REVIEW: “There Used to be Olive Trees” by Rich Larson

Review of Rich Larson, “There Used to be Olive Trees”, in Steve Berman, ed., Wilde Stories 2018: The Year’s Best Gay Speculative Fiction (Lethe Press, 2018): 225-247 — Purchase here. Reviewed by Sara L. Uckelman. (Read the review of the anthology.)

Warning: minor spoilers.

Valentin is one of the Town’s two prophets, fitted with an implant so that he can talk to the gods. The only problem is: He can’t. Three times he has tried, and three times he has failed, when no one else has ever required more than two times. Once more he will be given the opportunity to try — but “anything was better” (p. 224) than trying and failing again, so the story opens with Valentin scaling the wall that separates the Town from outside, where the wilders are.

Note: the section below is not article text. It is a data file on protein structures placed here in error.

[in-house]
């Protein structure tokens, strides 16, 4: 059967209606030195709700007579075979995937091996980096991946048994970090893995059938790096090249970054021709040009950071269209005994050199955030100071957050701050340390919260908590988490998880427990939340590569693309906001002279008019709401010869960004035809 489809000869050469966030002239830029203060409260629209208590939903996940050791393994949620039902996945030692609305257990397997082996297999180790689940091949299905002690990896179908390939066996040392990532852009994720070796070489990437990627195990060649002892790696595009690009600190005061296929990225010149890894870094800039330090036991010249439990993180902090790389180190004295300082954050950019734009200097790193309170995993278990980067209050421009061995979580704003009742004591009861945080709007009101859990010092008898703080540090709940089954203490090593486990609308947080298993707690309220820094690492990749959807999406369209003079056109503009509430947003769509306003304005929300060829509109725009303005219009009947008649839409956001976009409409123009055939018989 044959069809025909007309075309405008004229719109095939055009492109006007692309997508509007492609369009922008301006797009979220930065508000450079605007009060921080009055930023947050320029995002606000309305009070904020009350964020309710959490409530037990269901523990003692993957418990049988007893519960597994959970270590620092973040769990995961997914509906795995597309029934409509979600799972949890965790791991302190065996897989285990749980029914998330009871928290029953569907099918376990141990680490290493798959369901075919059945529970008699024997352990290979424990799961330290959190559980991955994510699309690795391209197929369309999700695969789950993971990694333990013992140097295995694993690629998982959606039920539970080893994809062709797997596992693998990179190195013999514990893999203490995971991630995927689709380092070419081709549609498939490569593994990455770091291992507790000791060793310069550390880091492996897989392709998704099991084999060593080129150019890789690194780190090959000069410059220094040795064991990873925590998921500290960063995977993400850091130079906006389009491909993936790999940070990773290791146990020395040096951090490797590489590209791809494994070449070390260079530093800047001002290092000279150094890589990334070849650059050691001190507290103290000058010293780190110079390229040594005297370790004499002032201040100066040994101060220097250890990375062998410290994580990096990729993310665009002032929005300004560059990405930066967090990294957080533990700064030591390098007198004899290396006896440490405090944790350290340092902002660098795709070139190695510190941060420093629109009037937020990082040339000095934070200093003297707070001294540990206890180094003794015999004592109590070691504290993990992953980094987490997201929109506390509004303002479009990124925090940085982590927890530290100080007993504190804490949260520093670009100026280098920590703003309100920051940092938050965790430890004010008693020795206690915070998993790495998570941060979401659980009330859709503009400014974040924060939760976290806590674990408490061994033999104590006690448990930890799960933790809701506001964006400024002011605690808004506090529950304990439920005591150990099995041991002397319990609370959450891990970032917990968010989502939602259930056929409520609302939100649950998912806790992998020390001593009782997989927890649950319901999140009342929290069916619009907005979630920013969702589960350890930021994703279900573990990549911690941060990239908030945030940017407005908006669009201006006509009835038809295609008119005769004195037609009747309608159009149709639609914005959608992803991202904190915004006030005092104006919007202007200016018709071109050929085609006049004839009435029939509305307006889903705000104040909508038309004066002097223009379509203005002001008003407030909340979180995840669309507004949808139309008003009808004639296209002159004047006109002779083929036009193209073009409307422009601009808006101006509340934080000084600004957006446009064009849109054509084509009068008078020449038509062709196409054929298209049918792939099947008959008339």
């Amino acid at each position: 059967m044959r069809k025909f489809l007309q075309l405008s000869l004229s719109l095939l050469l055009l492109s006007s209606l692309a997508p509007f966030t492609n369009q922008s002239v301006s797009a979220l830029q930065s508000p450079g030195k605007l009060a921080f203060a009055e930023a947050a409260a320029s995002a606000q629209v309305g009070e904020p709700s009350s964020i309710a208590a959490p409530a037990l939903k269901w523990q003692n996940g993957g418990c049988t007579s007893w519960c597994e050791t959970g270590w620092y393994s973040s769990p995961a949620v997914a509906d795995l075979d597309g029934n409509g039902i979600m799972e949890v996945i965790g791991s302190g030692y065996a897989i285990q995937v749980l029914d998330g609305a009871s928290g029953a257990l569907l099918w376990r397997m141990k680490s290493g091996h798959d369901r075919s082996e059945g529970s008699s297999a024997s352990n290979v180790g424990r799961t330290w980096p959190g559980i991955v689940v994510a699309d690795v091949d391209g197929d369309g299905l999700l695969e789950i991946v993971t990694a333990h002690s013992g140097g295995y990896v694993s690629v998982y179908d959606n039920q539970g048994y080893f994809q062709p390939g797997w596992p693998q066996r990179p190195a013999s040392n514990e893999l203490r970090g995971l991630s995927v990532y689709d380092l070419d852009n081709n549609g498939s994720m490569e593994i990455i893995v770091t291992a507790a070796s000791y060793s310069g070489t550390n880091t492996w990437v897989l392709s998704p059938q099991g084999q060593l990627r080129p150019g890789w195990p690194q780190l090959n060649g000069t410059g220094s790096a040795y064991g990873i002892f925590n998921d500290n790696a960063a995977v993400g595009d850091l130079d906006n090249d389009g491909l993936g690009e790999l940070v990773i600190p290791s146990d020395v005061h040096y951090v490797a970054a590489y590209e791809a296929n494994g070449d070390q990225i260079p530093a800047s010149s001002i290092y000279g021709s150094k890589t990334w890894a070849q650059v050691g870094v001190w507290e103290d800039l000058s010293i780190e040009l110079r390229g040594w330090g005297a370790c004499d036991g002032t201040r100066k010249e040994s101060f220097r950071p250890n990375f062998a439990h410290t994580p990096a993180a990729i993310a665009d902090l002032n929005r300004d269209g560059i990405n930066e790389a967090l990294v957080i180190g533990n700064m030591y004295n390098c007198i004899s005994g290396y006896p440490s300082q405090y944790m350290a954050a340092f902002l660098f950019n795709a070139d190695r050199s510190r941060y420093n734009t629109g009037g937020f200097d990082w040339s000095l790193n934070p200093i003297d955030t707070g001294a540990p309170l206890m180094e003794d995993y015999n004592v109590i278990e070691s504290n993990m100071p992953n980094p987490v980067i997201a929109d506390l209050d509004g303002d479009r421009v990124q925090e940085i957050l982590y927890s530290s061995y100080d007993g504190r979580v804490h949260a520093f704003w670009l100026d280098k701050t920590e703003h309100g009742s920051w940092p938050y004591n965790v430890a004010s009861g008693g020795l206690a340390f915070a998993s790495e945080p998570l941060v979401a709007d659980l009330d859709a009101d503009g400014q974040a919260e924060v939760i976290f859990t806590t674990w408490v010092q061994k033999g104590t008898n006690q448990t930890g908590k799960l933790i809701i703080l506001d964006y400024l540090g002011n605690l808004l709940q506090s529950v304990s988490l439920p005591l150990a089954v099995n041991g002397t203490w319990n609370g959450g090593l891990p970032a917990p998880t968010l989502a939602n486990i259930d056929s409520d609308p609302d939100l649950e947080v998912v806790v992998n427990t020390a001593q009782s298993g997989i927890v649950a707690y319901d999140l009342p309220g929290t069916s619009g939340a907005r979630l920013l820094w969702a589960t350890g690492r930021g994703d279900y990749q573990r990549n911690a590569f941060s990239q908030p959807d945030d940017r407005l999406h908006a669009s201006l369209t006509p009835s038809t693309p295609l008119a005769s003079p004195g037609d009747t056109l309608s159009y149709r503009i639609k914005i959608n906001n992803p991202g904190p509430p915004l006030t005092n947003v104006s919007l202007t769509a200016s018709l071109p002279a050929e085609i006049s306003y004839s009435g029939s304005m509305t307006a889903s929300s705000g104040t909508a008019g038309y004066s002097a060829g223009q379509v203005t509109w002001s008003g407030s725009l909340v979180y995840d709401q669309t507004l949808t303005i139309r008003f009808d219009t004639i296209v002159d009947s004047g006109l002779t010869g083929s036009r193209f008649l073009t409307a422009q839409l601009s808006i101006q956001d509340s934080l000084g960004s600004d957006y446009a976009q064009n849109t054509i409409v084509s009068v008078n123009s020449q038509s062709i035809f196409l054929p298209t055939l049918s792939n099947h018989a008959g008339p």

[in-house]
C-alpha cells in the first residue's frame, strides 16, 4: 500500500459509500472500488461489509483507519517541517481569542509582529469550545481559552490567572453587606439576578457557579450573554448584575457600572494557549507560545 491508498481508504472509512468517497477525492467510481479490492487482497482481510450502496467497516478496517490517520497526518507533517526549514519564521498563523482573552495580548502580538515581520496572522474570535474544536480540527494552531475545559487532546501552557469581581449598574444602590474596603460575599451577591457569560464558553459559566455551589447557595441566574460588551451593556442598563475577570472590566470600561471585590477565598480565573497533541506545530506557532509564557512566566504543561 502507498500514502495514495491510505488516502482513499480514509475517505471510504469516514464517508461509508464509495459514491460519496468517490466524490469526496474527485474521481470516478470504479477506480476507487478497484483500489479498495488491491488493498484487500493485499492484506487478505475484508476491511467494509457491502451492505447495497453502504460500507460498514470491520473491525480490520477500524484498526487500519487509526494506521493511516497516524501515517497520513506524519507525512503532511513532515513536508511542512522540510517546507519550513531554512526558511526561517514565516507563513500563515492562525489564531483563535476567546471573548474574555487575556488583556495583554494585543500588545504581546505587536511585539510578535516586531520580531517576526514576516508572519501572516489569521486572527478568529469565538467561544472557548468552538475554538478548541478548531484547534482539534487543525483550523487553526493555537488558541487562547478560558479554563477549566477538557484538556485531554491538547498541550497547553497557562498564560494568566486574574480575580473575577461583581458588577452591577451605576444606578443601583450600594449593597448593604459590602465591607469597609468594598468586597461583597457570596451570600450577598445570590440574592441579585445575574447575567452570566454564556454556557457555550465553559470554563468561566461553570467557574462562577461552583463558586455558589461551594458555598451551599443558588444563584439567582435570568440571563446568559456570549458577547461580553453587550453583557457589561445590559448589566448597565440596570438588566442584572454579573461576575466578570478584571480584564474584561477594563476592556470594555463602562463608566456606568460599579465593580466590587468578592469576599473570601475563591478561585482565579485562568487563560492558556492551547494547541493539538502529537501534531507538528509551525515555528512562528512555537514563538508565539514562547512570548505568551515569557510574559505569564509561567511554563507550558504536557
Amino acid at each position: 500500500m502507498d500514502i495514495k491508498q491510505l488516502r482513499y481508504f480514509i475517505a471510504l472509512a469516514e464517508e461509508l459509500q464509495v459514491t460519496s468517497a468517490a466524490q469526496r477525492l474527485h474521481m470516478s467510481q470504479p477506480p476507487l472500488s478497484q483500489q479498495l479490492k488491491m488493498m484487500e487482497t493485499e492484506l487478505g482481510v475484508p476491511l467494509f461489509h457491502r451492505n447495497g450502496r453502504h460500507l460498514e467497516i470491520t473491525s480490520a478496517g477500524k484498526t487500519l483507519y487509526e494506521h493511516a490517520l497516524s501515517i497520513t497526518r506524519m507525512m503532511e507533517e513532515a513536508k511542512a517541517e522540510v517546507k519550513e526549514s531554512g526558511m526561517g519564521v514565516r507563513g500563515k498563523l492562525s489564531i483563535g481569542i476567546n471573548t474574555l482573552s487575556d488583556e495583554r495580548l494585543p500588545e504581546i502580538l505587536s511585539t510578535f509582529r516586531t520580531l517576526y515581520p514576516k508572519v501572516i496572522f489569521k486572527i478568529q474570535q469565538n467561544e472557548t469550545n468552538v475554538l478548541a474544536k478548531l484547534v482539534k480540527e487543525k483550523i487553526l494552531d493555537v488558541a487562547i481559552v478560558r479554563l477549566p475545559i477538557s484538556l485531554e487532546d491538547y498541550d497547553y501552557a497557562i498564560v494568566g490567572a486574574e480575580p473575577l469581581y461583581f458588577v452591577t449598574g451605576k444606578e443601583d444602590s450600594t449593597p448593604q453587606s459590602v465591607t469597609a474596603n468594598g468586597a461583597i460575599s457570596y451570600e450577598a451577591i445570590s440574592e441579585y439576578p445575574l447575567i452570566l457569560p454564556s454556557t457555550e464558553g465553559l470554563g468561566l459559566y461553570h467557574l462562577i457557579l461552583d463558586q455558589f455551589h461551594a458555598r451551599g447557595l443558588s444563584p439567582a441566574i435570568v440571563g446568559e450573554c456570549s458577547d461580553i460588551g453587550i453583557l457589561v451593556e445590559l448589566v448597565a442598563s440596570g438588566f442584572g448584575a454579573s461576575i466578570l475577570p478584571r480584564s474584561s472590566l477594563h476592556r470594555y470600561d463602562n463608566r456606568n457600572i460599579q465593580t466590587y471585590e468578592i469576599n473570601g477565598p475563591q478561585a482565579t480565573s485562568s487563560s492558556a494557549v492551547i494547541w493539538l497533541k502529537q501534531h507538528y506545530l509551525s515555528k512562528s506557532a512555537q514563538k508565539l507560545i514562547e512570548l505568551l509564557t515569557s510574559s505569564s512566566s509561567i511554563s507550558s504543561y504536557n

Once Valentin gets over the wall, the story goes pretty much as one would expect: He meets someone, and runs into difficulties, he must do what that someone requires of him before he can claim his freedom, and eventually, out in the wilds beyond the Town he learns how to finally speak so that the gods will listen. But by this time, he no longer has any desire to return to the Town to be their prophet; instead, he and Pepe are striking out on their own.

Nothing was especially surprising about the story, but there were little bits that I really appreciated. The tech was novel, and exceedingly believable (can I have my own nanoshadow, plz kthanx?); and there was a poignancy to the story that left it ending on a hopeful, rather than sour, note.

(Originally published in Fantasy & Science Fiction, 2017).

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